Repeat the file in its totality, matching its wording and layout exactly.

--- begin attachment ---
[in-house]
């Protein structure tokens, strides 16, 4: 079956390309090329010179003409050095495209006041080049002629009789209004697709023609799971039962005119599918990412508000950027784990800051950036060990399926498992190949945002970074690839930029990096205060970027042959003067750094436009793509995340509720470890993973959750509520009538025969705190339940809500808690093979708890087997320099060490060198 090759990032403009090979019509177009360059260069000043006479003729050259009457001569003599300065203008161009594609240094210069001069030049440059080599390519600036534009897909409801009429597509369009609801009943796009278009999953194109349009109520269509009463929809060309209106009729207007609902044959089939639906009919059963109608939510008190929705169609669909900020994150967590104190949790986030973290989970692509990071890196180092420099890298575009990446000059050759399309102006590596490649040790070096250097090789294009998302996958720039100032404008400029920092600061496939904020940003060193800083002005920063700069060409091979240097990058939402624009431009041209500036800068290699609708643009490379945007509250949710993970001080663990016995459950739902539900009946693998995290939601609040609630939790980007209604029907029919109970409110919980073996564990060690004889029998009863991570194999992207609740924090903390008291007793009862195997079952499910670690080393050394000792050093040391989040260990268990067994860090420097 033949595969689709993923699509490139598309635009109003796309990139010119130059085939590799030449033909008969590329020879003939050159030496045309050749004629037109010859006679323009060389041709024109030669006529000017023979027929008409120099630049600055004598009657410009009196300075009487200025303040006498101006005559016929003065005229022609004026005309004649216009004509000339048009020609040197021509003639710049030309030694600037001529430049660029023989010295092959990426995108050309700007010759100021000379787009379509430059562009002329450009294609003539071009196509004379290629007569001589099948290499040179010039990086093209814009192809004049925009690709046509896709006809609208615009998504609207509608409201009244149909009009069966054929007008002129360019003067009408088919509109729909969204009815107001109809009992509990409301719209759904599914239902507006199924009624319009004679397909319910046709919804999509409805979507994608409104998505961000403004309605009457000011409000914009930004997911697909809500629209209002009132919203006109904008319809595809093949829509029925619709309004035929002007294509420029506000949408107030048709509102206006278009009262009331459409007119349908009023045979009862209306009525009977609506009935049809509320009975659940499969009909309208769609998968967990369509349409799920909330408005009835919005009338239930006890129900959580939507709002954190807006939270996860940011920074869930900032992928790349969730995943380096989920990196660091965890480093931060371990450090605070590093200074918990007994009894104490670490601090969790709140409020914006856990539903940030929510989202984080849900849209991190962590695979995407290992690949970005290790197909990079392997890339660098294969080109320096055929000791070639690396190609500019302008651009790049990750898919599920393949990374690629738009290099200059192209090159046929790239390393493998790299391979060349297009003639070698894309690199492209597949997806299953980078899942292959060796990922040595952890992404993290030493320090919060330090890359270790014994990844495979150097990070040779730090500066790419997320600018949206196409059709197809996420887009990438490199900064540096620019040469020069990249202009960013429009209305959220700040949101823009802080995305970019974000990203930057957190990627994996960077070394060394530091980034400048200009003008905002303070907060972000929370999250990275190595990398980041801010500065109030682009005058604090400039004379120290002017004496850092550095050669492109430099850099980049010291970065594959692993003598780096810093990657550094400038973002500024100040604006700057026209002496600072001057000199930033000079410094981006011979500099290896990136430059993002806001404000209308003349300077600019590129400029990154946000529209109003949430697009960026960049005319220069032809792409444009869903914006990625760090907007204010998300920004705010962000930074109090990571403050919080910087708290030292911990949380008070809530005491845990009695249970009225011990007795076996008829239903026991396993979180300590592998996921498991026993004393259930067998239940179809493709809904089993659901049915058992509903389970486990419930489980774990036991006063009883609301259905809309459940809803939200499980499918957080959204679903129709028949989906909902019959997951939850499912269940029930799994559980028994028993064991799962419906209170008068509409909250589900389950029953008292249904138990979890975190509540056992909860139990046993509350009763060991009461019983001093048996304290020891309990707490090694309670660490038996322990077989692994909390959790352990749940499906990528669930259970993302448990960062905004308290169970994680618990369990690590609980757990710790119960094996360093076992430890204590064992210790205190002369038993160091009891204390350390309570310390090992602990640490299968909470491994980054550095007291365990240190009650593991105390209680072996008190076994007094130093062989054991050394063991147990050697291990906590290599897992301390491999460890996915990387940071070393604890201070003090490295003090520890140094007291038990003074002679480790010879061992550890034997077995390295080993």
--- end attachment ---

[in-house]
């Protein structure tokens, strides 16, 4: 079956390309090329010179003409050095495209006041080049002629009789209004697709023609799971039962005119599918990412508000950027784990800051950036060990399926498992190949945002970074690839930029990096205060970027042959003067750094436009793509995340509720470890993973959750509520009538025969705190339940809500808690093979708890087997320099060490060198 090759990032403009090979019509177009360059260069000043006479003729050259009457001569003599300065203008161009594609240094210069001069030049440059080599390519600036534009897909409801009429597509369009609801009943796009278009999953194109349009109520269509009463929809060309209106009729207007609902044959089939639906009919059963109608939510008190929705169609669909900020994150967590104190949790986030973290989970692509990071890196180092420099890298575009990446000059050759399309102006590596490649040790070096250097090789294009998302996958720039100032404008400029920092600061496939904020940003060193800083002005920063700069060409091979240097990058939402624009431009041209500036800068290699609708643009490379945007509250949710993970001080663990016995459950739902539900009946693998995290939601609040609630939790980007209604029907029919109970409110919980073996564990060690004889029998009863991570194999992207609740924090903390008291007793009862195997079952499910670690080393050394000792050093040391989040260990268990067994860090420097 033949595969689709993923699509490139598309635009109003796309990139010119130059085939590799030449033909008969590329020879003939050159030496045309050749004629037109010859006679323009060389041709024109030669006529000017023979027929008409120099630049600055004598009657410009009196300075009487200025303040006498101006005559016929003065005229022609004026005309004649216009004509000339048009020609040197021509003639710049030309030694600037001529430049660029023989010295092959990426995108050309700007010759100021000379787009379509430059562009002329450009294609003539071009196509004379290629007569001589099948290499040179010039990086093209814009192809004049925009690709046509896709006809609208615009998504609207509608409201009244149909009009069966054929007008002129360019003067009408088919509109729909969204009815107001109809009992509990409301719209759904599914239902507006199924009624319009004679397909319910046709919804999509409805979507994608409104998505961000403004309605009457000011409000914009930004997911697909809500629209209002009132919203006109904008319809595809093949829509029925619709309004035929002007294509420029506000949408107030048709509102206006278009009262009331459409007119349908009023045979009862209306009525009977609506009935049809509320009975659940499969009909309208769609998968967990369509349409799920909330408005009835919005009338239930006890129900959580939507709002954190807006939270996860940011920074869930900032992928790349969730995943380096989920990196660091965890480093931060371990450090605070590093200074918990007994009894104490670490601090969790709140409020914006856990539903940030929510989202984080849900849209991190962590695979995407290992690949970005290790197909990079392997890339660098294969080109320096055929000791070639690396190609500019302008651009790049990750898919599920393949990374690629738009290099200059192209090159046929790239390393493998790299391979060349297009003639070698894309690199492209597949997806299953980078899942292959060796990922040595952890992404993290030493320090919060330090890359270790014994990844495979150097990070040779730090500066790419997320600018949206196409059709197809996420887009990438490199900064540096620019040469020069990249202009960013429009209305959220700040949101823009802080995305970019974000990203930057957190990627994996960077070394060394530091980034400048200009003008905002303070907060972000929370999250990275190595990398980041801010500065109030682009005058604090400039004379120290002017004496850092550095050669492109430099850099980049010291970065594959692993003598780096810093990657550094400038973002500024100040604006700057026209002496600072001057000199930033000079410094981006011979500099290896990136430059993002806001404000209308003349300077600019590129400029990154946000529209109003949430697009960026960049005319220069032809792409444009869903914006990625760090907007204010998300920004705010962000930074109090990571403050919080910087708290030292911990949380008070809530005491845990009695249970009225011990007795076996008829239903026991396993979180300590592998996921498991026993004393259930067998239940179809493709809904089993659901049915058992509903389970486990419930489980774990036991006063009883609301259905809309459940809803939200499980499918957080959204679903129709028949989906909902019959997951939850499912269940029930799994559980028994028993064991799962419906209170008068509409909250589900389950029953008292249904138990979890975190509540056992909860139990046993509350009763060991009461019983001093048996304290020891309990707490090694309670660490038996322990077989692994909390959790352990749940499906990528669930259970993302448990960062905004308290169970994680618990369990690590609980757990710790119960094996360093076992430890204590064992210790205190002369038993160091009891204390350390309570310390090992602990640490299968909470491994980054550095007291365990240190009650593991105390209680072996008190076994007094130093062989054991050394063991147990050697291990906590290599897992301390491999460890996915990387940071070393604890201070003090490295003090520890140094007291038990003074002679480790010879061992550890034997077995390295080993």